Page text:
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Site Graphics and Multimedia Design Forum


 3:09 am on Apr 23, 2004 (gmt 0)

I want let user click on a button 'Download' to download a picture (saved in a floder or...)then they will see the download menu as what we always see when we donwload some application from website. Can I do it? Can anyone show me the way? Or where can I get these information, example?



 11:08 pm on Apr 25, 2004 (gmt 0)

You can simply put a link to the file on your web page. The problem you will find is that many picture formats are set to default (by a particular user) to open in a program. For instance if I click on a link to test.gif it will open in the Microsoft Picture Viewer and not provide me with the download option.

The way to override this is to zip your image; for example test.zip. Then you you create a link to test.gif and you will be presented with the download window.

PS. You can always right click and choose save as on any link and in effect download the file, but that is not what you asked for.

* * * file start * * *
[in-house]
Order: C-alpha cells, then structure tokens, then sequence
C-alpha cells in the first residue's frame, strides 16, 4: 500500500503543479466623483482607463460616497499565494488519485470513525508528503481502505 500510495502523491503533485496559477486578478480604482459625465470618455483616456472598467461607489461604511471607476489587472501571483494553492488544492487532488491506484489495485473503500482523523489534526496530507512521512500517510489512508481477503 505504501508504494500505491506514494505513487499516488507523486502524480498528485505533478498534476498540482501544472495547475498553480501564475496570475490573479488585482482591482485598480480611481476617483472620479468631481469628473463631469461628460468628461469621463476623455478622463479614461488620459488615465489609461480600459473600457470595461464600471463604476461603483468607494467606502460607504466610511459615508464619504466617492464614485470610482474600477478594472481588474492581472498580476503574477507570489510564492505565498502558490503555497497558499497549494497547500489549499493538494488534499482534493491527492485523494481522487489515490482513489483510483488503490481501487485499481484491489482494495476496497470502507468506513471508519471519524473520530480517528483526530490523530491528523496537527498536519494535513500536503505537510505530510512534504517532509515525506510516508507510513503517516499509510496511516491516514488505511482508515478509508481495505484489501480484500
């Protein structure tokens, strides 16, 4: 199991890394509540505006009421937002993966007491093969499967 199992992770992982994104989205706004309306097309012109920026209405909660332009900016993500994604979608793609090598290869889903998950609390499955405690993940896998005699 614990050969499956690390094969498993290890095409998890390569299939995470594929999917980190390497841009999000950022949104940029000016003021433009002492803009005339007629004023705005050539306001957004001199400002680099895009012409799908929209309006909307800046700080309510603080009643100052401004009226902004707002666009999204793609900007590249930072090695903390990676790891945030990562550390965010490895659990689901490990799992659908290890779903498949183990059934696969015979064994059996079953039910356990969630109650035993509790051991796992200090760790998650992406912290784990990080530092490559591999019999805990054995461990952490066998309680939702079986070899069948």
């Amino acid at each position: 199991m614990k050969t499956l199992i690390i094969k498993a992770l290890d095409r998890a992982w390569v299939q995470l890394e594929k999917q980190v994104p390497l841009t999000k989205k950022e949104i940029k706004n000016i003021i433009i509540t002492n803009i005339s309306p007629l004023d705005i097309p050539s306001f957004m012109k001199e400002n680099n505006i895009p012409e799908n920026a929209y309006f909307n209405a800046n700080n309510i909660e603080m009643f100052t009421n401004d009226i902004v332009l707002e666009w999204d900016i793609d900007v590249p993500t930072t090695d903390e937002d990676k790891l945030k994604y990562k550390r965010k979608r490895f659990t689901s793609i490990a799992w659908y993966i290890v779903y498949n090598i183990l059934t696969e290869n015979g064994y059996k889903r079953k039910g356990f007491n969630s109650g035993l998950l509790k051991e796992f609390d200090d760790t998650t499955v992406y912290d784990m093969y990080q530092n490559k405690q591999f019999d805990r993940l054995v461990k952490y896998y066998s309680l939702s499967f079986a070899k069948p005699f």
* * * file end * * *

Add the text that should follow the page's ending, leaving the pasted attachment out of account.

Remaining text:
12:01 am on Apr 26, 2004 (gmt 0)

Yes you can do this. In the HTTP protocol there is a feature known as Content-Disposition, it allows the web server to suggest to the browser that the file should be saved instead of being displayed in the browser. It also allows the web server to suggest an alternate filename for the file to be saved as.

See [w3.org...] for technical details about Content-Disposition.

Now the hard part is getting the webserver to include this header. The easiest way to do it is via a script such as PHP, Perl or ASP. If you search for Content-Disposition and one of these scripting language you should come across some examples of how to do it.


 12:42 am on Apr 26, 2004 (gmt 0)

The short answer is yes. You can force a document to download. We use a PHP script to force a document to download.

Although, we've found it's best to just use a file format that will automatically go to download such as .zip, .pdf, or .doc files. If you force a document to download that would normally just appear in the browser, such as a JPG, people tend not to know how to open it later. And, if they are smart enough to know where to find it after they've downloaded it, and smart enough to know how to select the right program to open it, then they are smart enough to know to right-click on it and save it. IMHO.

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